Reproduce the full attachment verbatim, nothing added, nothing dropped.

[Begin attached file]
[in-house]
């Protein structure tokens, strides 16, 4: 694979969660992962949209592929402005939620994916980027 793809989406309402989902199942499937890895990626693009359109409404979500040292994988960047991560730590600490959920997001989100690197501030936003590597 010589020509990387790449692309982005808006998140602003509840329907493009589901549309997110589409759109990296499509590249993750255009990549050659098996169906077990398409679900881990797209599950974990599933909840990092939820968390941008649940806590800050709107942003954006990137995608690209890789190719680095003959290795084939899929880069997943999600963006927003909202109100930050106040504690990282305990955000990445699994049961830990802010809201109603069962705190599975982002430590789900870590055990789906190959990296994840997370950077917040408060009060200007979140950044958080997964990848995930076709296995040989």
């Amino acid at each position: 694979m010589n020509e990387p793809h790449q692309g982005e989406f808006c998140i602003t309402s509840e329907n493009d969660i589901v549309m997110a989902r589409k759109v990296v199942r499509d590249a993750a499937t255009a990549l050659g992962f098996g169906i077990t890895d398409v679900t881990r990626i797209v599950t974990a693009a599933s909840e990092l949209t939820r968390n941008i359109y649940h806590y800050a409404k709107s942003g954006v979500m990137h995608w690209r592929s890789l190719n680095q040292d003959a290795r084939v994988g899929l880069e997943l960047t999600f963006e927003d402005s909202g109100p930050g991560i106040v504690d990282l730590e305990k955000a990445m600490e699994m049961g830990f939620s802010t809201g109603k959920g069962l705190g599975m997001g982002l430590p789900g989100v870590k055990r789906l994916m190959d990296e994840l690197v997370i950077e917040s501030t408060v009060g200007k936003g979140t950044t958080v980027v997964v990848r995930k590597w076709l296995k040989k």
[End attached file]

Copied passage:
[in-house]
């Protein structure tokens, strides 16, 4: 694979969660992962949209592929402005939620994916980027 793809989406309402989902199942499937890895990626693009359109409404979500040292994988960047991560730590600490959920997001989100690197501030936003590597 010589020509990387790449692309982005808006998140602003509840329907493009589901549309997110589409759109990296499509590249993750255009990549050659098996169906077990398409679900881990797209599950974990599933909840990092939820968390941008649940806590800050709107942003954006990137995608690209890789190719680095003959290795084939899929880069997943999600963006927003909202109100930050106040504690990282305990955000990445699994049961830990802010809201109603069962705190599975982002430590789900870590055990789906190959990296994840997370950077917040408060009060200007979140950044958080997964990848995930076709296995040989």
């Amino acid at each position: 694979m010589n020509e990387p793809h790449q692309g982005e989406f808006c998140i602003t309402s509840e329907n493009d969660i589901v549309m997110a989902r589409k759109v990296v199942r499509d590249a993750a499937t255009a990549l050659g992962f098996g169906i077990t890895d398409v679900t881990r990626i797209v599950t974990a693009a599933s909840e990092l949209t939820r968390n941008i359109y649940h806590y800050a409404k709107s942003g954006v979500m990137h995608w690209r592929s890789l190719n680095q040292d003959a290795r084939v994988g899929l880069e997943l960047t999600f963006e927003d402005s909202g109100p930050g991560i106040v504690d990282l730590e305990k955000a990445m600490e699994m049961g830990f939620s802010t809201g109603k959920g069962l705190g599975m997001g982002l430590p789900g989100v870590k055990r789906l994916m190959d990296e994840l690197v997370i950077e917040s501030t408060v009060g200007k936003g979140t950044t958080v980027v997964v990848r995930k590597w076709l296995k040989k």